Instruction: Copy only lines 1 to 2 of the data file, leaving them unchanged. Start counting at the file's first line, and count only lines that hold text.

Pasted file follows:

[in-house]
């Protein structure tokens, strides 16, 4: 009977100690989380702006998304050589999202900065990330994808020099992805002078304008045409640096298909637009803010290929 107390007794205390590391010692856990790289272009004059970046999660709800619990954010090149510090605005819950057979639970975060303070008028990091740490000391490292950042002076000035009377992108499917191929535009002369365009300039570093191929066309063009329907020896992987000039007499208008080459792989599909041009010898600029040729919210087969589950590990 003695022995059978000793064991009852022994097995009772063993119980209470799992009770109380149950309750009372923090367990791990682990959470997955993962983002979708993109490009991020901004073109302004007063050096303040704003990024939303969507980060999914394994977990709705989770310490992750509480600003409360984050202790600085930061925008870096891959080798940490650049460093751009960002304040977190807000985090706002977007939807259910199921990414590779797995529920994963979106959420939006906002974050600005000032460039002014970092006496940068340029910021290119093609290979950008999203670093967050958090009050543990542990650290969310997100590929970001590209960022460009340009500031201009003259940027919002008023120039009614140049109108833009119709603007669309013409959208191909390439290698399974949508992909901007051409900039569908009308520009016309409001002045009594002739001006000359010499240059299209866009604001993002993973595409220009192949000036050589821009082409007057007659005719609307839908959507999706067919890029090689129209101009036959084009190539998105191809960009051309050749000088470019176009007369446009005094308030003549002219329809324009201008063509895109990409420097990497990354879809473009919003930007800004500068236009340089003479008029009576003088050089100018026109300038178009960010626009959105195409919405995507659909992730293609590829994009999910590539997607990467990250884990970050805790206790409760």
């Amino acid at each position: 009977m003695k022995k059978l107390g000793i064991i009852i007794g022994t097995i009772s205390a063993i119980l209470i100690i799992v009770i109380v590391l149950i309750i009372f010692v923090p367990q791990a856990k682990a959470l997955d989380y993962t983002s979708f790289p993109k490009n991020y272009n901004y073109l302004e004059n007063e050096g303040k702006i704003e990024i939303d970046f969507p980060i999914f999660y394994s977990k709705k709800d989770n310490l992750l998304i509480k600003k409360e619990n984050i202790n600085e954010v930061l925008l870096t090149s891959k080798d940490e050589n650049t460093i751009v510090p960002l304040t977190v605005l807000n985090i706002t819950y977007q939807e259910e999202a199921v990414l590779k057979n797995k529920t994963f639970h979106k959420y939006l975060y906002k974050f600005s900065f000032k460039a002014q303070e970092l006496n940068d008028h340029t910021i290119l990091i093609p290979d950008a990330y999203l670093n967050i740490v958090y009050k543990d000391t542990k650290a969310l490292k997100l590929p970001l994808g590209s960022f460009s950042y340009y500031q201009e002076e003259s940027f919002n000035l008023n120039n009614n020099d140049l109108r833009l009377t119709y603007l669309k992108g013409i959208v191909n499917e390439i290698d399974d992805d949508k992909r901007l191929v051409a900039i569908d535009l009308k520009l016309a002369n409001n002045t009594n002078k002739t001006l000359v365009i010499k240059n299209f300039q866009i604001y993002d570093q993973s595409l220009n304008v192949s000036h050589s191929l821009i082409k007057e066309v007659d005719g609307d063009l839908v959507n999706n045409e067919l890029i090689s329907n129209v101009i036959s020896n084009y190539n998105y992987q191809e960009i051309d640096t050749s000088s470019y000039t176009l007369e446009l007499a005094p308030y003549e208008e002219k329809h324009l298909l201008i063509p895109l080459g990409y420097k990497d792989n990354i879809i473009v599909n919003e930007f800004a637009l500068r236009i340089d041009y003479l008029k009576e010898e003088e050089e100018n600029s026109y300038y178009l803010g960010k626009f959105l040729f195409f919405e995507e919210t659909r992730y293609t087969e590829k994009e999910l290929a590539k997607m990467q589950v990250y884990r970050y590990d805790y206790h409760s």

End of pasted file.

[in-house]
């Protein structure tokens, strides 16, 4: 009977100690989380702006998304050589999202900065990330994808020099992805002078304008045409640096298909637009803010290929 107390007794205390590391010692856990790289272009004059970046999660709800619990954010090149510090605005819950057979639970975060303070008028990091740490000391490292950042002076000035009377992108499917191929535009002369365009300039570093191929066309063009329907020896992987000039007499208008080459792989599909041009010898600029040729919210087969589950590990 003695022995059978000793064991009852022994097995009772063993119980209470799992009770109380149950309750009372923090367990791990682990959470997955993962983002979708993109490009991020901004073109302004007063050096303040704003990024939303969507980060999914394994977990709705989770310490992750509480600003409360984050202790600085930061925008870096891959080798940490650049460093751009960002304040977190807000985090706002977007939807259910199921990414590779797995529920994963979106959420939006906002974050600005000032460039002014970092006496940068340029910021290119093609290979950008999203670093967050958090009050543990542990650290969310997100590929970001590209960022460009340009500031201009003259940027919002008023120039009614140049109108833009119709603007669309013409959208191909390439290698399974949508992909901007051409900039569908009308520009016309409001002045009594002739001006000359010499240059299209866009604001993002993973595409220009192949000036050589821009082409007057007659005719609307839908959507999706067919890029090689129209101009036959084009190539998105191809960009051309050749000088470019176009007369446009005094308030003549002219329809324009201008063509895109990409420097990497990354879809473009919003930007800004500068236009340089003479008029009576003088050089100018026109300038178009960010626009959105195409919405995507659909992730293609590829994009999910590539997607990467990250884990970050805790206790409760």